Proving once more that there is no level of weakness that they will not sink to, Canada apologizes to a terrorist captured during the Global War on Terror. If you need more evidence of their flaccid state, tune in to hear how you should really feel about the Canadian sniper killed an ISIS fighting.
Our SWAT Fuel Warrior of the Week has a question about assembling a hog killing AR-15. We will discuss caliber choices, gas systems, and silencers. As an added bonus, we have a new Liberalism Update theme to share with you.
Topics Covered During This Episode:
- Get training notifications – Text TRAIN to 844-207-7684
- Warrior of the Week: hog guns and silencers on direct impingement or gas piston?
- NEW! Liberal Update Music: youtu.be/y7u6d54jI4k– Send in the Clowns by Frank Sinatra
- Canada should not “celebrate’ the death of ISIS terrorist – Sniper shot is no cause to celebrate: Editorial: www.thestar.com
- Canada apologizes and pays terrorist – Canada will compensate and apologize to former Guantanamo Bay prisoner Omar Khadr: www.businessinsider.com
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A Canadian soldier now holds the world record for longest fatal shot by a sniper, after killing a Daesh fighter in Iraq from a distance of over 3.5 kilometres.
Justin Trudeau, discussing the record last week, said it was “something to be celebrated for the excellence of the Canadian Forces in their training, in the performance of their duties.”
The prime minister is commendable in his desire to mark Canadian achievement, and the marksman in question seems to have done his job well. But to celebrate our military’s killing power, no matter how many records it breaks, shows a crude and simplistic view of Canada’s role overseas – and of the value of human life.
The issue isn’t the shot itself, which by all accounts was justified, but how we choose to talk about it.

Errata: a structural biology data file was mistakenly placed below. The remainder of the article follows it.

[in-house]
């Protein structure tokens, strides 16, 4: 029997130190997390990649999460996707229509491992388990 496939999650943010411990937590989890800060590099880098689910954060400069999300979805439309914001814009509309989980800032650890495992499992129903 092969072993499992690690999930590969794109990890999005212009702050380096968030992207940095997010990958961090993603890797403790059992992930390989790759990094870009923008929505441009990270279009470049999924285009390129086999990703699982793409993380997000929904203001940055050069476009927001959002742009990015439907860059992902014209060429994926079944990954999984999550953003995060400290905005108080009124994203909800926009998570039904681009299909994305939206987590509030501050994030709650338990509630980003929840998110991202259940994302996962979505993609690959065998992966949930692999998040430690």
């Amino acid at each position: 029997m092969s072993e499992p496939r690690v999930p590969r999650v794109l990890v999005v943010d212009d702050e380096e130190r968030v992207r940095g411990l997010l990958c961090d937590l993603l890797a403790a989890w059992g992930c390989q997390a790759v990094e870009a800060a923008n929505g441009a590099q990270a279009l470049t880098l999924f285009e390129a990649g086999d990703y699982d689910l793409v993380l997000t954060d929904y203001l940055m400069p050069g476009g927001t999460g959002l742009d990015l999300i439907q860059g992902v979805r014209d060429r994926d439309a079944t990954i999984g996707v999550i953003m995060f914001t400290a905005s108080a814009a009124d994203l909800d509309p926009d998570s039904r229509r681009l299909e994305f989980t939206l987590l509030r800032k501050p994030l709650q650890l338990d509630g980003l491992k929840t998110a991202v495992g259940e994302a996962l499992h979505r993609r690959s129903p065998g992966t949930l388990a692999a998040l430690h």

However heinous we may find members of Daesh and their sympathizers, they are human beings. They have homes and families and histories. No matter their crimes, their lives are valuable in the sense that all lives are valuable, and deserving of at least some degree of respect.
We revile terrorists largely because they seem to have so little regard for human life. They measure their success by the amount of carnage they cause, and appear to find genuine joy in killing people. That, supposedly, is what sets us apart from them.
Canadians have a long tradition of measuring our military success, and even our national worth, by the number of notches on our gun barrels.
Billy Bishop became a Canadian hero, worthy of a namesake airport, by shooting down several dozen German pilots in the First World War.
The Canadian government is going to apologize and give millions to a former Guantanamo Bay prisoner who pleaded guilty to killing a US soldier in Afghanistan when he was 15, with Canada’s Supreme Court later ruling that officials had interrogated him under “oppressive circumstances.”
An official familiar with the deal said Tuesday that Omar Khadr will receive 10.5 million Canadian dollars (US$8 million). The official was not authorized to discuss the deal publicly before the announcement and spoke on condition of anonymity. The government and Khadr’s lawyers negotiated the deal last month.
The Canadian-born Khadr was 15 when he was captured by US troops following a firefight at a suspected al-Qaida compound in Afghanistan that resulted in the death of an American special forces medic, US Army Sgt. First Class Christopher Speer. Khadr, who was suspected of throwing the grenade that killed Speer, was taken to Guantanamo and ultimately charged with war crimes by a military commission.
He pleaded guilty in 2010 to charges that included murder and was sentenced to eight years plus the time he had already spent in custody. He returned to Canada two years later to serve the remainder of his sentence and was released in May 2015 pending an appeal of his guilty plea, which he said was made under duress.
Omar Khadr spent 10 years in Guantanamo Bay. His case received international attention after some dubbed him a child soldier.
The Supreme Court of Canada ruled in 2010 that Canadian intelligence officials obtained evidence from Khadr under “oppressive circumstances,” such as sleep deprivation, during interrogations at Guantanamo Bay in 2003, and then shared that evidence with U.S officials.
Khadr was the youngest and last Western detainee held at the US military prison in Guantanamo Bay, Cuba.
His lawyers filed a $20 million wrongful imprisonment lawsuit against the Canadian government, arguing the government violated international law by not protecting its own citizen and conspired with the US in its abuse of Khadr. A spokesman for the justice minister and the prime minister’s office didn’t immediately respond to requests for comment.